UN reports fresh violence in South Sudan


The United Nations Refugee Agency (UNHCR) said on Tuesday that thousands of civilians in South Sudan have been fleeing fresh outbreaks of violence in Equatoria state.

South Sudan’s leaders signed a peace deal in September last year that officially brought an end to the country’s five-year civil war but UNHCR says some 5,000 people have fled the latest outbreak of violence, despite the peace agreement.

UNHCR: Fresh violence in Equatoria state

UNHCR spokesperson Babar Baloch, said thousands of desperate civilians – most of whom are women, children and elderly – have fled South Sudan, seeking refuge in the Democratic Republic of Congo (DRC). He said many of those settling in several villages along the border between the two countries have “witnessed violent incidents, including armed men reportedly murdering and raping civilians and looting villages”.

Reports have suggested another 8,000 people in South Sudan, who were living near the town of Yei, have also been displaced by recent violence. UNHCR says the clashes began on 19 January between the army and a rebel group called the National Salvation Front.

Last week, head of the UN Mission in South Sudan (UNMISS), David Shearer, said last year’s peace deal has resulted in a dramatic drop of political violence. However, while clashes between government troops and the country’s leading rebel groups have mostly ended, there are numerous remaining groups that didn’t sign the deal in September and continue to threaten the country’s peace process.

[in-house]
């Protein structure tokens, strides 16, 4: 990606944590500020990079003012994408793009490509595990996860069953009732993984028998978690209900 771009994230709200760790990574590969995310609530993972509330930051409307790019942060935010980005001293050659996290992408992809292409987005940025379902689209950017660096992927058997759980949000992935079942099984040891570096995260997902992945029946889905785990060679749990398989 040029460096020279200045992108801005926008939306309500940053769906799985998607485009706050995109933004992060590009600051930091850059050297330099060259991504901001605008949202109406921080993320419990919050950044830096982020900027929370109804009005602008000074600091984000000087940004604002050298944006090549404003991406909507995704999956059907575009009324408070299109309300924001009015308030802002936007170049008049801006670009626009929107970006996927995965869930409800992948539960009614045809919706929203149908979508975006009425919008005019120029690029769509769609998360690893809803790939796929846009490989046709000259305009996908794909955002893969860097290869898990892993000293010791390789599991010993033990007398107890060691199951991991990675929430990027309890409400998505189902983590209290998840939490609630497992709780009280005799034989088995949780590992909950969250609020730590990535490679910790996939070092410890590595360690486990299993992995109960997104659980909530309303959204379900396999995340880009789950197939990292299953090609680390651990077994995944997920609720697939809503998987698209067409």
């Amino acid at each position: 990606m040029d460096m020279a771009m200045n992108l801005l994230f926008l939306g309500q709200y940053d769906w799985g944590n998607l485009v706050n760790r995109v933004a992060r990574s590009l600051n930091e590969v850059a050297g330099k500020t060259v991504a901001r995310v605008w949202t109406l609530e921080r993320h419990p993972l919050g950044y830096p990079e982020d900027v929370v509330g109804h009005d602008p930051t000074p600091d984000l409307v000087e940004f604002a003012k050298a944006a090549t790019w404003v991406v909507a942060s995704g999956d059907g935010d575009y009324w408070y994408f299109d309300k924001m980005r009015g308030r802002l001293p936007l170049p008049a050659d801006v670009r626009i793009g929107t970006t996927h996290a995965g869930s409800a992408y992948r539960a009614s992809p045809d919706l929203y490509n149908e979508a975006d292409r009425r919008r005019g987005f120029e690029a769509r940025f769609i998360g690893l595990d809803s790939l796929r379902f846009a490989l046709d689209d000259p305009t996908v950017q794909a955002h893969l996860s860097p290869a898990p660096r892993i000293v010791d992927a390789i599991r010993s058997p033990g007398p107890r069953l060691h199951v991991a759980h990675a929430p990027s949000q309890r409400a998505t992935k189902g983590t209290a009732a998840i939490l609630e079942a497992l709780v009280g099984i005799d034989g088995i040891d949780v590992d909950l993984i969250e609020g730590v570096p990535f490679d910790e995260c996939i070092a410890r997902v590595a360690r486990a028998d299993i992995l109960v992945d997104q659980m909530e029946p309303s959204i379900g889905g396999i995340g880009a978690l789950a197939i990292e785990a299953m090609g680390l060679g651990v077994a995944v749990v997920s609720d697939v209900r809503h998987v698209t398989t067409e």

Featured image: By DFID – UK Department for International Development – Working with UNHCR to help refugees in South Sudan, CC BY-SA 2.0, https://commons.wikimedia.org/w/index.php?curid=26240425

About Aaron Brooks

Aaron Brooks is a UK journalist who wants to cut out the international agendas in news. Spending his early years in both England and Northern Ireland he saw the difference between reality and media coverage at an early age. After graduating from the University of Chester with a BA in journalism, his travels revealed just how large the gap between news and the real world can be. As Editor-in-Chief at East Africa Monitor, it’s his job to provide a balanced view of what’s going on in the region for English-speaking audiences.